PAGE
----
It is yet to be revealed when the comic will conclude, but there are already plans to release a graphic novel with none other than Image, when it finally finds its ending.
Run by Lize Meddings and Laura Jayne Cox, The Sad Ghost Club is a web comic with a cult following. "The Sad Ghost Club is a club for anyone who’s ever felt sad or lost," they explain in their manifesto. "It's the club for those who don’t feel like they're part of any other club; we love creating comics and zines to highlight the issues that a lot of ghosties go through."
Branching out into tote bags, beanies, tee-shirts, badges and more, the duo have come a long way with their tales of a lonely little ghost. Meddings' and Cox's approach ensures you'll be smiling through each story, knowing you're not alone in the world after all.
Created by Trudy Cooper and Doug Bayne, Oglaf is often a very NSFW web comic centred on a medieval fantasy realm which is decidedly sexual in nature. Not for the faint-hearted, Cooper and Bayne bring their world to life through hilarious short stories and inspirational illustrations – just don't let your boss catch you reading it.
If you've embarked on role-playing games or dipped your toes into the world of medieval fantasy stories, you'll know that people tend to take both very seriously. The Order of the Stick is a web comic that pokes fun at the subjects with a unique flair. Created by Rich Burlew, the artist brings the stick figure into the modern age.
09. Botched Spot
Artist and writer James Hornsby has been parodying and lampooning professional wrestling culture with his hilarious Botched Spot ever since 2008. Creating his own characters including Olav Orlav and Rad Bad DeBone, this is one of those web comics that anyone can enjoy - whether you like wrestling or not.
Deathbulge was initially a comic series about a death metal band, but illustrator and writer Dan came to believe that was too limiting, so decided to draw whatever he felt like. It seems his change in direction worked, as the web comic has become a firm favourite among web comic fans. With out a new issue every Monday, there's always something fresh.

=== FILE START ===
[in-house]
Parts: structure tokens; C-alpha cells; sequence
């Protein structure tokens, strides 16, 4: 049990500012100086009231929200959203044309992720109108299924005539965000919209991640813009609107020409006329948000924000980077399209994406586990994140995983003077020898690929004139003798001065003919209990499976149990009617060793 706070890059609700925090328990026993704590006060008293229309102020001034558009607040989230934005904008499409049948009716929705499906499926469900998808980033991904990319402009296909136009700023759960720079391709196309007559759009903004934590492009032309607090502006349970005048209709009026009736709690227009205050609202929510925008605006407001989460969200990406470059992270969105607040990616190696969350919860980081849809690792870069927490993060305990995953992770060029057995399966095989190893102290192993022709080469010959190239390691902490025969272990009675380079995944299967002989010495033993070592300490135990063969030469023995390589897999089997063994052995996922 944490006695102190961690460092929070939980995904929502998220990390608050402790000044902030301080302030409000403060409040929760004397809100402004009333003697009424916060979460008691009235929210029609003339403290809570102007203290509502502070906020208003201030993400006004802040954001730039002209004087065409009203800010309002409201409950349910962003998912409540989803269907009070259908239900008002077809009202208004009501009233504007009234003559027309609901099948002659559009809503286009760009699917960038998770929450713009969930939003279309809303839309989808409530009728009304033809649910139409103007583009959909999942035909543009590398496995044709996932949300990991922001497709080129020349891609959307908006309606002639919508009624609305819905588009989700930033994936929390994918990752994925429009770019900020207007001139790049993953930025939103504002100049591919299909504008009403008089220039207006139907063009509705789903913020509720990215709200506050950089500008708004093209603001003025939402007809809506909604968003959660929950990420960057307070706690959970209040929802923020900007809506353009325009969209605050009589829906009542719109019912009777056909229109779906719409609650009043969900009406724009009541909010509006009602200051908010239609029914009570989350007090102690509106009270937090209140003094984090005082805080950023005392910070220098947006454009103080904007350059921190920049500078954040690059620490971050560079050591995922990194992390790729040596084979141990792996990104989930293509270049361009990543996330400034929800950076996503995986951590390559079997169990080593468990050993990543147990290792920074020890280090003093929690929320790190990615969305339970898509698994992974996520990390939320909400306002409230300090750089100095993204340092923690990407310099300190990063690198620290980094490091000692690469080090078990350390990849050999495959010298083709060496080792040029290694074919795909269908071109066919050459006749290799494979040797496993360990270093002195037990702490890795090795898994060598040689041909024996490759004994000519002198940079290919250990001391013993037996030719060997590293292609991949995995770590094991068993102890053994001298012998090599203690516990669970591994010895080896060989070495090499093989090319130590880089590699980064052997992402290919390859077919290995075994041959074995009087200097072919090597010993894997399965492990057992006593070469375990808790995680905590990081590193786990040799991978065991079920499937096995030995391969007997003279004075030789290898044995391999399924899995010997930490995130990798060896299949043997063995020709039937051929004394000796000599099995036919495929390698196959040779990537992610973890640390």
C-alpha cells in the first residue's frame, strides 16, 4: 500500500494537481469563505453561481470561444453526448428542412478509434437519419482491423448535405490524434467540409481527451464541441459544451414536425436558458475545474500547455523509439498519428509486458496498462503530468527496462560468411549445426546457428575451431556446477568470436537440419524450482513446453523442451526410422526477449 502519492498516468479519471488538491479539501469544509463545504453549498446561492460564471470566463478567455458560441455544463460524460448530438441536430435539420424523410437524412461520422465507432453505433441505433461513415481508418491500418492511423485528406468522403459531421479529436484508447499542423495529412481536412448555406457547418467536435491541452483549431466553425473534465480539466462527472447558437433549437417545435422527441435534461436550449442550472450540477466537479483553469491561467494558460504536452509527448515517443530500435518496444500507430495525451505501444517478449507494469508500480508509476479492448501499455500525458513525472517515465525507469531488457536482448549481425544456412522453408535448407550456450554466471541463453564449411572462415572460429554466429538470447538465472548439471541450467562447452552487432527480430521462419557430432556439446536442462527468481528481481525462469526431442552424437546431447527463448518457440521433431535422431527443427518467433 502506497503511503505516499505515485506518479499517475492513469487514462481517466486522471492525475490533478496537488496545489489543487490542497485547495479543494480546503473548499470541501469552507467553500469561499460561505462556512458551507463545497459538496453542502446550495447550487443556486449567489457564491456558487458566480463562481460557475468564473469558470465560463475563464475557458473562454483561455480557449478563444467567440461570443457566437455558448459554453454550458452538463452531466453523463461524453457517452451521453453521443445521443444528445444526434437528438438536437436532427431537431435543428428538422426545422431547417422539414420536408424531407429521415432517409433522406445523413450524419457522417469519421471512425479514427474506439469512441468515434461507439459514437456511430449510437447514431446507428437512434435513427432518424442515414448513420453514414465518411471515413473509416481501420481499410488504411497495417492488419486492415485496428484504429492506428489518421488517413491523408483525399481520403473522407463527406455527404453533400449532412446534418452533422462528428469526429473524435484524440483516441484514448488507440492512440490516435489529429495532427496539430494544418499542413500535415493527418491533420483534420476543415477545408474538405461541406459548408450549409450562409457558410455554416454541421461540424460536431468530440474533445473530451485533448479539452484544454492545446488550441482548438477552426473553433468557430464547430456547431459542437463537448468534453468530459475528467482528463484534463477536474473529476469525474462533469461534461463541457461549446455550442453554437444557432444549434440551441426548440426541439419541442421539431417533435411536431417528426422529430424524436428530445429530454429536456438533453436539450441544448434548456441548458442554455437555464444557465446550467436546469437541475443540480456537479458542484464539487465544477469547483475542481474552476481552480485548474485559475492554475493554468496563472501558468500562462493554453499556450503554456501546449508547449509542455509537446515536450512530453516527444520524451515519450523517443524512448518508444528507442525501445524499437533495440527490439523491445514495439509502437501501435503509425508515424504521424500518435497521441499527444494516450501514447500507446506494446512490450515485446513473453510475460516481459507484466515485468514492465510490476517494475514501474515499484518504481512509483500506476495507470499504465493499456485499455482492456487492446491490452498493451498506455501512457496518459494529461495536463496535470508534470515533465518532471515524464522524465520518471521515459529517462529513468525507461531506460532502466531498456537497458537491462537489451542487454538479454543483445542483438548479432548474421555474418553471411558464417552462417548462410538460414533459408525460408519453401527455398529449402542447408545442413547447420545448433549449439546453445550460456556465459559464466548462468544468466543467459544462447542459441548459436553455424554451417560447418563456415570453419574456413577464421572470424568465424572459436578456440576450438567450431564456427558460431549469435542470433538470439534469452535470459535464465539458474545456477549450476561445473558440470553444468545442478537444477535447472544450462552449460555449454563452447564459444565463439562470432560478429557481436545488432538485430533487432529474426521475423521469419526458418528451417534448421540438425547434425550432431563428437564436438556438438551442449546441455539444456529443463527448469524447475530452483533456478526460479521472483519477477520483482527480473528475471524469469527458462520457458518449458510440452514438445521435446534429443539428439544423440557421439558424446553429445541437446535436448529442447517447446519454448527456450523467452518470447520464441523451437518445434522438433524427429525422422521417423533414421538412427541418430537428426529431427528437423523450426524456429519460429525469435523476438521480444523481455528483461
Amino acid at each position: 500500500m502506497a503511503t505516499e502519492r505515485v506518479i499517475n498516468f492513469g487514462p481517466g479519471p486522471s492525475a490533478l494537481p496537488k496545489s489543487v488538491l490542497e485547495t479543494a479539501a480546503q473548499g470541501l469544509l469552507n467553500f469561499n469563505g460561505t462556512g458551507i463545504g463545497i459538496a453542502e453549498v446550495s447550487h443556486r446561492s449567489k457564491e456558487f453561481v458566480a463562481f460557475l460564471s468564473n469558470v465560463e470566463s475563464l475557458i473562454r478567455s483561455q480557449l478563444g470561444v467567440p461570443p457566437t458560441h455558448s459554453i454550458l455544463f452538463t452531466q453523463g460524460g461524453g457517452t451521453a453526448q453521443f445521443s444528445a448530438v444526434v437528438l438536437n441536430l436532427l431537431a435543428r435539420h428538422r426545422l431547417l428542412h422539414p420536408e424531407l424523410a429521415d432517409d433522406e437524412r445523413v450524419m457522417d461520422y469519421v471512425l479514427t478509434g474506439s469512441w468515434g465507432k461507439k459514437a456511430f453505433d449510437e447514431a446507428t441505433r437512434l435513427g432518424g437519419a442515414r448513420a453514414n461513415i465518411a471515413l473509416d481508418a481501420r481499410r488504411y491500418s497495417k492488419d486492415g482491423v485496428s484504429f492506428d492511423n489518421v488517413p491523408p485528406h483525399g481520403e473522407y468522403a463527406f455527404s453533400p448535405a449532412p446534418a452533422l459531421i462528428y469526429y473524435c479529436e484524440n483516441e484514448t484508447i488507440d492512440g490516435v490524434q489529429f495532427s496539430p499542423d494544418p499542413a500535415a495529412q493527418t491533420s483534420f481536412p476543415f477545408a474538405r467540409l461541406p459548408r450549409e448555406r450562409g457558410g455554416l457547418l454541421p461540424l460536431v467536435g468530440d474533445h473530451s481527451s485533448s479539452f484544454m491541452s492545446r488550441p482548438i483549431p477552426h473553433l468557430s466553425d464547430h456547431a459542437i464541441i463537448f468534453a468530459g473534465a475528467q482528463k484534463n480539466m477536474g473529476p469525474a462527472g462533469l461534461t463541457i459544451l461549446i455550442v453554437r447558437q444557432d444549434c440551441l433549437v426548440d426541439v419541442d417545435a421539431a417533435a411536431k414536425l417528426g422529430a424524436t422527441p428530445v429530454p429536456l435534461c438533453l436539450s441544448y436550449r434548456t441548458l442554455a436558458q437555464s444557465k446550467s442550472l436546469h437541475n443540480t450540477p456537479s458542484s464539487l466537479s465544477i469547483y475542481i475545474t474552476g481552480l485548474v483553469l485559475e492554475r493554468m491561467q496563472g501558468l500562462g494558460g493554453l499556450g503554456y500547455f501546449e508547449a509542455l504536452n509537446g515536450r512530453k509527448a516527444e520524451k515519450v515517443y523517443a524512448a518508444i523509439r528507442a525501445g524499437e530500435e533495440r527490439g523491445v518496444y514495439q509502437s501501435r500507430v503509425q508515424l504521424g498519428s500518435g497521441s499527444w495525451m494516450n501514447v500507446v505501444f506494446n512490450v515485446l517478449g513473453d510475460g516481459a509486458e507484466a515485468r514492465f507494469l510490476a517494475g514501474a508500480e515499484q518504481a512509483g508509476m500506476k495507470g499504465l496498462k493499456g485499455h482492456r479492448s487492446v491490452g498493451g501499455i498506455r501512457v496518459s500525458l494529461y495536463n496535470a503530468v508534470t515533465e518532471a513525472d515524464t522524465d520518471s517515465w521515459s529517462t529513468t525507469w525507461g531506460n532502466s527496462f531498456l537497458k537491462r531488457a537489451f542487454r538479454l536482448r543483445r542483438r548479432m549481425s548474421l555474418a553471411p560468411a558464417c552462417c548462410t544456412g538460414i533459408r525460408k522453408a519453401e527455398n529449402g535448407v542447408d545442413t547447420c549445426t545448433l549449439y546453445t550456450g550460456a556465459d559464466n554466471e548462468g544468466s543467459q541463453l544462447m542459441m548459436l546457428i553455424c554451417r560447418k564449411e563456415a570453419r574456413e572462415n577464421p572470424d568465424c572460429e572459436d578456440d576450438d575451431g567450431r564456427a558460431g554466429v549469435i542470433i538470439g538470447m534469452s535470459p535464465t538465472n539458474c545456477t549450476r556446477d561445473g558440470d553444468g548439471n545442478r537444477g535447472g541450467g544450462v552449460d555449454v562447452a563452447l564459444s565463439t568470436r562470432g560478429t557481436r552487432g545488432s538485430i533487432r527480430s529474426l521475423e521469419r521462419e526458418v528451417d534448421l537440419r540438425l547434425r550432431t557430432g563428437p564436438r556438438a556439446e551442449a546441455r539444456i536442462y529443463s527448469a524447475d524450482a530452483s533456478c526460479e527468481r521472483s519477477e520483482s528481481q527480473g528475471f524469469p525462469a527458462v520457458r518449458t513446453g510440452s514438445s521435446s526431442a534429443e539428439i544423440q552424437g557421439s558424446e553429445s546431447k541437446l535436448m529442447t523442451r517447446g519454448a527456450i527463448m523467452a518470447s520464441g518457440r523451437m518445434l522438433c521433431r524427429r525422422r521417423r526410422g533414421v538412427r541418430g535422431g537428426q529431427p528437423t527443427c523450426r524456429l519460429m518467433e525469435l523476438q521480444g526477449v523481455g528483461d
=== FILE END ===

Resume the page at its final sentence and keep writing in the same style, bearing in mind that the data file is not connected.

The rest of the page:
11. Bad Machinery
Bad Machinery, by John Allison, tells the stories of six young sleuths - three boys and three girls - attending Griswalds Grammar School in Keane End, Tackleford. An inventive web comic with colourful illustrations and witty dialogue that MTV favourite Daria would be proud of.
Tom Gauld is a hero of sorts among the illustrator and comic-loving crowd. Based in London, not only does he draw a regular cartoon for the Guardian newspaper, he's also created a number of comic books. Although You're All Just Jealous of My Jetpack is indeed, a printed publication, you can sample its delights on his Tumblr.
Gemma Correll describes herself as a cartoonist, writer, illustrator and all-round small person. It's arguable whether her sketchbook diaries technically count as a web comic, but they're so charming that we just had to include them here. Charting her 'mostly boring' life, cute illustrations teamed with refreshingly honest observations make for some delightful reading.